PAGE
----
New Zealand Embassy, Moscow, Russian Federation
Ministry of primary Industries: Negative WPC tests confirm no risk to public
28 August 2013
The Ministry for Primary Industries has received results confirming that the bacteria found in the whey protein concentrate (WPC) manufactured by Fonterra is not Clostridium botulinum. The organism is confirmed as Clostridium sporogenes. It is therefore not capable of producing botulism causing toxins.
There are no known food safety issues associated with Clostridium sporogenes, although at elevated levels certain strains may be associated with food spoilage.
“When MPI received information from Fonterra on 2 August that it had detected Clostridium botulinum in some of its products, I immediately adopted a precautionary approach to protect consumers both here and overseas”, acting director-general Scott Gallacher said today.
“We needed to act on what we knew at that time. The information we had then said there was a food safety risk to consumers and we moved quickly to address it.”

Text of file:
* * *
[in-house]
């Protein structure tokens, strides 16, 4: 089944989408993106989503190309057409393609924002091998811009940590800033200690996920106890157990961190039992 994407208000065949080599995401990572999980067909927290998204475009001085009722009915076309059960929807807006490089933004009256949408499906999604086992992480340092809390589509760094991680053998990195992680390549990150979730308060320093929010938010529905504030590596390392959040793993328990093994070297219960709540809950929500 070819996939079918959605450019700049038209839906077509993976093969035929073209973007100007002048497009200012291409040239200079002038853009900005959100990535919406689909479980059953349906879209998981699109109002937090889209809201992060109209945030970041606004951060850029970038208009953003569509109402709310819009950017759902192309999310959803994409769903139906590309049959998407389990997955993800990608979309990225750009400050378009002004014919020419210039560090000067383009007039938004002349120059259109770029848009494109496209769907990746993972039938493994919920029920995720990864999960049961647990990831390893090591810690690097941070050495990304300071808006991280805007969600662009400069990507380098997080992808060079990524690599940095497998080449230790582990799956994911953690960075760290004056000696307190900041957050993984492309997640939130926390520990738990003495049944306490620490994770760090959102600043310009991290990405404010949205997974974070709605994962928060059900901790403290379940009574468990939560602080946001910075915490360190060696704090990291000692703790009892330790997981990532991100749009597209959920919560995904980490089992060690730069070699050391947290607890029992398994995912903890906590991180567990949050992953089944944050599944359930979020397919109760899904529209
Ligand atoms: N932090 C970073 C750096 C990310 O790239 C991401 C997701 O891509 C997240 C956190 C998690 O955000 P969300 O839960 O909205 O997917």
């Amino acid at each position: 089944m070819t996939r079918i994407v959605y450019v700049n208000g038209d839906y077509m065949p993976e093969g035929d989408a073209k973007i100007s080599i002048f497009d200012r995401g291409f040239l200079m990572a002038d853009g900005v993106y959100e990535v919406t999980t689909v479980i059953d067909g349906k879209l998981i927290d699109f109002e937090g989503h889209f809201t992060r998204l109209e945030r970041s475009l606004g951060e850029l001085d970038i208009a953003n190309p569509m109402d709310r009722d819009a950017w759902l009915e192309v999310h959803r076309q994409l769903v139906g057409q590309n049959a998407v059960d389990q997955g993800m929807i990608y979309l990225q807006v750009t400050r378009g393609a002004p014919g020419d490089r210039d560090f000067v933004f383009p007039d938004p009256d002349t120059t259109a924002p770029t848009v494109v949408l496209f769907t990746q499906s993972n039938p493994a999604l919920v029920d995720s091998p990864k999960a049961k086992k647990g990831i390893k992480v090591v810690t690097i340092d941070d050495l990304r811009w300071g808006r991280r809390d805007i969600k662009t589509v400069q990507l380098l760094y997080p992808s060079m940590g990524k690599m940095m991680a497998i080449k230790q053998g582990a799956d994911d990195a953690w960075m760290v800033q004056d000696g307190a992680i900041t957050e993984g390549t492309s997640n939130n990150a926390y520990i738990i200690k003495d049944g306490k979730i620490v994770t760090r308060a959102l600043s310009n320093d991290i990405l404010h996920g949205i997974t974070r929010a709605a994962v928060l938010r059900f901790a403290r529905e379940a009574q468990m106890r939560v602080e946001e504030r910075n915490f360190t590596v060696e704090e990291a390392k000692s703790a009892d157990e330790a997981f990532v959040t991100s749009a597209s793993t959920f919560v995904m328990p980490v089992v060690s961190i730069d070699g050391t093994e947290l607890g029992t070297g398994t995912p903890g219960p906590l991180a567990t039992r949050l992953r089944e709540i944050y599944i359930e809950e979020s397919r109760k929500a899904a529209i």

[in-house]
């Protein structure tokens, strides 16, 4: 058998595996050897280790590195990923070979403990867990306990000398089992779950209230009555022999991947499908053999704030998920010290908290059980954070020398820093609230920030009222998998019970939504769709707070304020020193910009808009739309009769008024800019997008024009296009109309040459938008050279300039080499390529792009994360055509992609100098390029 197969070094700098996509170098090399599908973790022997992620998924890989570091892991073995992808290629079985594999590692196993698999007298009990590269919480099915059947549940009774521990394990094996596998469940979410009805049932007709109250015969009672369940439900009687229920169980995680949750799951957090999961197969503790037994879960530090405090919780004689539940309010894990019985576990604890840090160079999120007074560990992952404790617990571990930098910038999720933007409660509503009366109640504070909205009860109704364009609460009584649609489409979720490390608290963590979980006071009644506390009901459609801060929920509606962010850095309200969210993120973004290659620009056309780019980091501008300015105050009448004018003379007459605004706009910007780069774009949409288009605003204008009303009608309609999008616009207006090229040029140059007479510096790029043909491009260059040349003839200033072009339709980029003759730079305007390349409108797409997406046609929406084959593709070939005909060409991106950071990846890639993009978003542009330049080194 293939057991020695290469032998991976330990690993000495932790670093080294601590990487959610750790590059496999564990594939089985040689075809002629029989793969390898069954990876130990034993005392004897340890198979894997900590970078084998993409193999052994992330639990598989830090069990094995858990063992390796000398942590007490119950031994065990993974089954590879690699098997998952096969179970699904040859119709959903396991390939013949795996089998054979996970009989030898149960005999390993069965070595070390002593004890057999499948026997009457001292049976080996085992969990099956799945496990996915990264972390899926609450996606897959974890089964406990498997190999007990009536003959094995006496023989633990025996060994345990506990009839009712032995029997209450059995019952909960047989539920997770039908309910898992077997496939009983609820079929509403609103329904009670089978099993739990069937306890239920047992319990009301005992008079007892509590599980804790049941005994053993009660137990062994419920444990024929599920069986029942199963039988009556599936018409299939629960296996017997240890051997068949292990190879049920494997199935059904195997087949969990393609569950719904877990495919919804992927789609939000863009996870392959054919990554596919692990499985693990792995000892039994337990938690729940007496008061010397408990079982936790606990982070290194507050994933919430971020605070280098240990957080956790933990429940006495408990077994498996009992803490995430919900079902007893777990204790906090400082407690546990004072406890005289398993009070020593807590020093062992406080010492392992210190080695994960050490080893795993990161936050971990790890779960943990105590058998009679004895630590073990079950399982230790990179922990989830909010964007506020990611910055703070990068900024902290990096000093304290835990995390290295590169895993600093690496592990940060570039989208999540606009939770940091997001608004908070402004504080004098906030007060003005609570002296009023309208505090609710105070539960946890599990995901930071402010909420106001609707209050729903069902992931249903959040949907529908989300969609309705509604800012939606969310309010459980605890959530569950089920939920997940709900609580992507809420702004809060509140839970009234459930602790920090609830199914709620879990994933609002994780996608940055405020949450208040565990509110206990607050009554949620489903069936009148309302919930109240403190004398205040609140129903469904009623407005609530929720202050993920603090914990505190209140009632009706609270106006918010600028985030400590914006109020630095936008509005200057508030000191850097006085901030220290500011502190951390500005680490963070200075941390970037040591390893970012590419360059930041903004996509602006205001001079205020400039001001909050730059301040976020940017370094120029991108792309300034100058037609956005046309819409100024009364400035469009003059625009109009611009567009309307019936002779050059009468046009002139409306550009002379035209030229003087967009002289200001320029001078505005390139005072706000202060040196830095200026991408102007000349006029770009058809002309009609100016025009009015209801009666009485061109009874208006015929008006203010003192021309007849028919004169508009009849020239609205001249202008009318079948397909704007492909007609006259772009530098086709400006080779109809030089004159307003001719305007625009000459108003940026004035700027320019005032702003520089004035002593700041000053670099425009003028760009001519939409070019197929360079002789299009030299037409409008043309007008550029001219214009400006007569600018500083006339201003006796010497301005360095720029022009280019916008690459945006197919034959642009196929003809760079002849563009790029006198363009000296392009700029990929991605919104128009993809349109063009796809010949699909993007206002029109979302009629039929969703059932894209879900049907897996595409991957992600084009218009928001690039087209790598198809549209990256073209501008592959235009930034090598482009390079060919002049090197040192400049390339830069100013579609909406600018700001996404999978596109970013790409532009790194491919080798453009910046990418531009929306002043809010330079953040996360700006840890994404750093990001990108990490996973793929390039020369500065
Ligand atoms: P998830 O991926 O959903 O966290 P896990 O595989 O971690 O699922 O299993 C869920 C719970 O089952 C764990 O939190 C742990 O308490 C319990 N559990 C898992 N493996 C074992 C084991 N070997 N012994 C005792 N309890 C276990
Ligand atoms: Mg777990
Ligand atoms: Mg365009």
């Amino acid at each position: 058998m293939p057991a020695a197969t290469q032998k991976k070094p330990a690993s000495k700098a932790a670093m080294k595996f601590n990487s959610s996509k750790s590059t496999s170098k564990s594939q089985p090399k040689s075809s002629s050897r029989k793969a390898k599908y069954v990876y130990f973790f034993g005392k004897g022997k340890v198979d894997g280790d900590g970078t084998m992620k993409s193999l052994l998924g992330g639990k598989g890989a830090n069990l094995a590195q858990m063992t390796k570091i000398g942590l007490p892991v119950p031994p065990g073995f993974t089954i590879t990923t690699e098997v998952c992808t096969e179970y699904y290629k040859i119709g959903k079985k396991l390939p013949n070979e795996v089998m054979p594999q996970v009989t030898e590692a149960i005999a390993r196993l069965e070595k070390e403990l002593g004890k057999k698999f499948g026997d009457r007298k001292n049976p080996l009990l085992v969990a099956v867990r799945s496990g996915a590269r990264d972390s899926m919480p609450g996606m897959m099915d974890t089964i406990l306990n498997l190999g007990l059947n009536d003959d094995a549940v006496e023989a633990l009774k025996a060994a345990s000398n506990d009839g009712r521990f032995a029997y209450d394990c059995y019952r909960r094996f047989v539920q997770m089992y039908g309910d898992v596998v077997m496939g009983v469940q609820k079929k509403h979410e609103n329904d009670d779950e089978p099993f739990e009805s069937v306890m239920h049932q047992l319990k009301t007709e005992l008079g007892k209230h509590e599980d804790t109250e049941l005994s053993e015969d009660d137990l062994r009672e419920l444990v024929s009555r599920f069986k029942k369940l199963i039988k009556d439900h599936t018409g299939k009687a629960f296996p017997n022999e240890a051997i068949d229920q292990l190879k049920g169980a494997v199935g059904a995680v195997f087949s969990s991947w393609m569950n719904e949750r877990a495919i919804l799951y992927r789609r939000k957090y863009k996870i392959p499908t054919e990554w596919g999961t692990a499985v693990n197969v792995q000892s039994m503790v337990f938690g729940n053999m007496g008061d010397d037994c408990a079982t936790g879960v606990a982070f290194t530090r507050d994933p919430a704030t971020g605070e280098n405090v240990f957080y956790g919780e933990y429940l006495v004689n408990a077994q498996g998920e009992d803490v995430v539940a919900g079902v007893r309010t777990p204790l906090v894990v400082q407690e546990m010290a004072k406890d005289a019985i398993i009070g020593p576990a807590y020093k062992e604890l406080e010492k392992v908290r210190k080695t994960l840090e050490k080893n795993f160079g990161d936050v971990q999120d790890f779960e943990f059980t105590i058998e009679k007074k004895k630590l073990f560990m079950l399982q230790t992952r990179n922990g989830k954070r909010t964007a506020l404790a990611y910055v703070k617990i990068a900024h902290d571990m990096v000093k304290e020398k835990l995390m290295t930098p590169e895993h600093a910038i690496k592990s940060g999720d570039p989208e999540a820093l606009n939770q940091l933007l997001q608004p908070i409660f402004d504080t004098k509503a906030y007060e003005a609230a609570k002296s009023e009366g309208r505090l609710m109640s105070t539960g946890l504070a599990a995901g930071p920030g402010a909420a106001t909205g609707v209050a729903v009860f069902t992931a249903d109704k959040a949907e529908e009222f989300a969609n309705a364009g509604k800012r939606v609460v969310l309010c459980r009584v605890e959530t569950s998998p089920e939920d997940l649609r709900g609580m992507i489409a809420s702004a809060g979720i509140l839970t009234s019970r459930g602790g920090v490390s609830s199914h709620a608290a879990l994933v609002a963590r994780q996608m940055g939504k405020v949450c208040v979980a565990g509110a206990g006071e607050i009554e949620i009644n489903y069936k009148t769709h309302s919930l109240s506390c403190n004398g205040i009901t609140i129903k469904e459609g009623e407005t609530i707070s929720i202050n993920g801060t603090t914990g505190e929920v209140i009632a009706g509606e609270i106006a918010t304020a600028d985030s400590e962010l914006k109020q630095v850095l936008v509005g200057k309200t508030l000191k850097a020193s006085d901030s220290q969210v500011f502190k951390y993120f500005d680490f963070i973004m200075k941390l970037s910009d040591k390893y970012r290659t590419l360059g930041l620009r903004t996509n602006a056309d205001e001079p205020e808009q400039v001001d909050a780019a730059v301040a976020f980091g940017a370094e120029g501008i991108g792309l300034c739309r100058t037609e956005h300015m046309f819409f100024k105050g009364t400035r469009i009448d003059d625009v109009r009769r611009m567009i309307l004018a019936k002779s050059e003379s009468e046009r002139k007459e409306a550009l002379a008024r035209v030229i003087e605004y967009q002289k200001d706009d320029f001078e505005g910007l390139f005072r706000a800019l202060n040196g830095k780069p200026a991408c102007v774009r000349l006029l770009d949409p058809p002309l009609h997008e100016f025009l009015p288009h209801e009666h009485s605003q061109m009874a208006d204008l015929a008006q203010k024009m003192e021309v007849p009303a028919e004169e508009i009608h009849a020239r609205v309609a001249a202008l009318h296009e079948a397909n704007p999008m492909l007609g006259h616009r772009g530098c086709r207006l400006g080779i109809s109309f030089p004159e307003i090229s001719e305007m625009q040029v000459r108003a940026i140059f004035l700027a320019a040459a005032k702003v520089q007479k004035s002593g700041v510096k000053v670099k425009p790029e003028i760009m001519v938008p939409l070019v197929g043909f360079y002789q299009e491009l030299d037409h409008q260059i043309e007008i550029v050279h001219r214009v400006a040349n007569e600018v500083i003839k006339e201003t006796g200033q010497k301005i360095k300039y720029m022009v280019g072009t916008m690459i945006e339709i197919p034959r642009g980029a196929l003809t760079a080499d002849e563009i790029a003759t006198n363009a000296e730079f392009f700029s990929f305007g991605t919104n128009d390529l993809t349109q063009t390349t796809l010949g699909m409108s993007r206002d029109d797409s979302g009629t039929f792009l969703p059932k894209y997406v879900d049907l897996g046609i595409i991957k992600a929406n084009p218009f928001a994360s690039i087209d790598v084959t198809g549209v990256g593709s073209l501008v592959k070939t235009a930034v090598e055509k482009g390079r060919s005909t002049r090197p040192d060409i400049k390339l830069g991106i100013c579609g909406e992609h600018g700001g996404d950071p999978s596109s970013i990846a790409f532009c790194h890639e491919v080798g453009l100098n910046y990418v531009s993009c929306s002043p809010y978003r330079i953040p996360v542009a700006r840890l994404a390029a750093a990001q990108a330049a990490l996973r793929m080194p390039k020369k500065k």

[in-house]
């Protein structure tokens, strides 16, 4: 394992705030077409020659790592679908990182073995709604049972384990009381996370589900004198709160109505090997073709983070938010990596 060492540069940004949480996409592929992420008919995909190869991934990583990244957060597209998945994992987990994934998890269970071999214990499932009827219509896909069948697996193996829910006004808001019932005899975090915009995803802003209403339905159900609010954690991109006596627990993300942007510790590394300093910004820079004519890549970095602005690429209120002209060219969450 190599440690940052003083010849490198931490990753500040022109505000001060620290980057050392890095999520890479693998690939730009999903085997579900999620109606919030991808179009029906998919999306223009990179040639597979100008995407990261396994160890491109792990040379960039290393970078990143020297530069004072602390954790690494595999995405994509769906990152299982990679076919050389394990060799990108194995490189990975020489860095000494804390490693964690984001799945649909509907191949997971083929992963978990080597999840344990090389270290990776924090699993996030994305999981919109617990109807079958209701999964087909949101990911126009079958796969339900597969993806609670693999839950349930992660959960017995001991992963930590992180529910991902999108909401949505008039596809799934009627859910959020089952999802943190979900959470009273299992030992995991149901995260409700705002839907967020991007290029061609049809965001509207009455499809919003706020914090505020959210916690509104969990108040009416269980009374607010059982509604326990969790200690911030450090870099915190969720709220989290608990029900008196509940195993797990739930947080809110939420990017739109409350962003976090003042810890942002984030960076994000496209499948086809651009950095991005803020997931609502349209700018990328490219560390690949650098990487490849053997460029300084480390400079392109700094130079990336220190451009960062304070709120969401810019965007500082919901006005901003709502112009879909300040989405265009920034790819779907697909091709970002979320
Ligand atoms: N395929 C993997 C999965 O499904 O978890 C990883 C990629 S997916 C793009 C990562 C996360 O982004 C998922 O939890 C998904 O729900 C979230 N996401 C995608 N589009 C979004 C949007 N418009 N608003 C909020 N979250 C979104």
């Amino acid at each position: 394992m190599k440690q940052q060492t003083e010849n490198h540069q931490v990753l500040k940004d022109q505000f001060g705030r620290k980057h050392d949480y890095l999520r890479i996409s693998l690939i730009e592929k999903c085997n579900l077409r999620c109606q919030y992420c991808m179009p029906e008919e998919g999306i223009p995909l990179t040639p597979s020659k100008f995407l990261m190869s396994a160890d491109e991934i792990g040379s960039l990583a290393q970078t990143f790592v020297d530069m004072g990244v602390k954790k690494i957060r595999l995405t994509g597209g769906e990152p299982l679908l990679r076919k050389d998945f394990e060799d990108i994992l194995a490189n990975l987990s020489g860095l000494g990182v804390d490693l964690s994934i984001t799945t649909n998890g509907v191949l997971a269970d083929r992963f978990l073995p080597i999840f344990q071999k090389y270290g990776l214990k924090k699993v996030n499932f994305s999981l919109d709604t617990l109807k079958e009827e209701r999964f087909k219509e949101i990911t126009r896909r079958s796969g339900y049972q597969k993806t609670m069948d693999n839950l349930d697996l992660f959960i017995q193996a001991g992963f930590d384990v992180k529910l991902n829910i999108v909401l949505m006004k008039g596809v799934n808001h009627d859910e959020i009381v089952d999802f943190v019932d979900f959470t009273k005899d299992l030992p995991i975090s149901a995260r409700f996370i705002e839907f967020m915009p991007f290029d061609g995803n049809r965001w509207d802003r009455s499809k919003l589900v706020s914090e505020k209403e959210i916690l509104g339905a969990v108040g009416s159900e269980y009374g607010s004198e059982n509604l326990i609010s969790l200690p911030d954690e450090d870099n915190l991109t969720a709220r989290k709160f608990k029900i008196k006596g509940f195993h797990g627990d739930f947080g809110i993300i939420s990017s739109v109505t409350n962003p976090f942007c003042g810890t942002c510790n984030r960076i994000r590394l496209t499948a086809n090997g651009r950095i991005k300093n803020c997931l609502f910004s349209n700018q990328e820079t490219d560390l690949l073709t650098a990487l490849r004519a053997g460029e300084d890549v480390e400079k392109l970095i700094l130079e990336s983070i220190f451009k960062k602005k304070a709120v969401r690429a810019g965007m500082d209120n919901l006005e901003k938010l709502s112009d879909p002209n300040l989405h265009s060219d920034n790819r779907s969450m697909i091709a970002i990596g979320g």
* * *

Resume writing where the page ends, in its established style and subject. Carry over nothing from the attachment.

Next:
At the same time, MPI commissioned a further array of tests to validate the initial results Fonterra reported. A total of 195 tests using a range of technologies have been conducted in laboratories here and in the USA. Results from the definitive of these tests arrived over night, and were assessed with appropriate technical advice on hand today.
“We sought additional testing at both local and international laboratories, seeking the most robust results we could get. Scientists used a range of methods –all came back negative for Clostridium botulinum”, said Mr. Gallacher.
“MPI has today informed overseas regulators of these results, and we will be providing them with a full diagnostic report shortly. I will also be revoking my Director-General’s statement, issued under the Food and Animal Products Acts, about this issue.”
A failure of hygiene during processing remains a concern for customers incorporating WPC into their products. However, the concern primarily relates to quality and the potential for spoilage when used in foods that support growth of Clostridium sporogenes from spores.
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